Higher education responses to COVID-19 in the United States: Evidence for the impacts of university policy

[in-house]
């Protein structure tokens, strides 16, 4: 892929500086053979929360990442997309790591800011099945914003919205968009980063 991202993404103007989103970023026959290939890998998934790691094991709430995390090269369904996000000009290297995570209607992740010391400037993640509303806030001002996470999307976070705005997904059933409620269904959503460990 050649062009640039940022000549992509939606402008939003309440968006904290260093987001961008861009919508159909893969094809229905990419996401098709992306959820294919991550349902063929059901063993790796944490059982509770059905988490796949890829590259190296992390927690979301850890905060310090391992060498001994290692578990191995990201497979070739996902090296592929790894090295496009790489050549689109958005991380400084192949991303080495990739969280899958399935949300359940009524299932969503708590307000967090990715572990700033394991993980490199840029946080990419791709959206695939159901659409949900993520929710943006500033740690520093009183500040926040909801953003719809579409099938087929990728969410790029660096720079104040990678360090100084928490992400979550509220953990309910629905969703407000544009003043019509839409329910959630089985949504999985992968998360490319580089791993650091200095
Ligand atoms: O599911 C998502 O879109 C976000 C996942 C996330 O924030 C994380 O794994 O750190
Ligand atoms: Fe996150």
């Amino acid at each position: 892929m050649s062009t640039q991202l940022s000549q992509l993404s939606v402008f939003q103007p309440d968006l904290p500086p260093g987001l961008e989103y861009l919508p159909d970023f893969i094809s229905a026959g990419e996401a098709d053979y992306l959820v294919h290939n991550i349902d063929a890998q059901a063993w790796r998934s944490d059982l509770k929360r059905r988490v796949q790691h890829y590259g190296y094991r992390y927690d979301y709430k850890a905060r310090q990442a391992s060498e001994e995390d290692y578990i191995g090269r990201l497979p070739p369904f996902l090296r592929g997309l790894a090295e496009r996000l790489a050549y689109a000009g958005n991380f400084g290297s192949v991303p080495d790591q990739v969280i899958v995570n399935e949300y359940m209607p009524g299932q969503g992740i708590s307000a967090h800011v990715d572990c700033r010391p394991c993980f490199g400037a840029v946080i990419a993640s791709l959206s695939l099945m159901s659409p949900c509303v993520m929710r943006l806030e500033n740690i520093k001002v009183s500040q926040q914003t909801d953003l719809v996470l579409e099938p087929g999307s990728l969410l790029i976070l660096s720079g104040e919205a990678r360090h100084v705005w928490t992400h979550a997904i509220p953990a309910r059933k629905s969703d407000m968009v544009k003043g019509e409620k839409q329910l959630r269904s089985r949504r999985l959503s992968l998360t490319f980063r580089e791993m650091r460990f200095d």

With a dataset of testing and case counts from over 1,400 institutions of higher education (IHEs) in the United States, we analyze the number of infections and deaths from SARS-CoV-2 in the counties surrounding these IHEs during the Fall 2020 semester (August to December, 2020). We used a matching procedure designed to create groups of counties that are aligned along age, race, income, population, and urban/rural categories—socio-demographic variables that have been shown to be correlated with COVID-19 outcomes. We find that counties with IHEs that remained primarily online experienced fewer cases and deaths during the Fall 2020 semester; whereas before and after the semester, these two groups had almost identical COVID-19 incidence. Additionally, we see fewer deaths in counties with IHEs that reported conducting any on-campus testing compared to those that reported none. We complement the statistical analysis with a case study of IHEs in Massachusetts—a rich data state in our dataset—which further highlights the importance of IHE-affiliated testing for the broader community. The results in this work suggest that campus testing can itself be thought of as a mitigation policy and that allocating additional resources to IHEs to support efforts to regularly test students and staff would be beneficial to mitigating the spread of COVID-19 in the general population.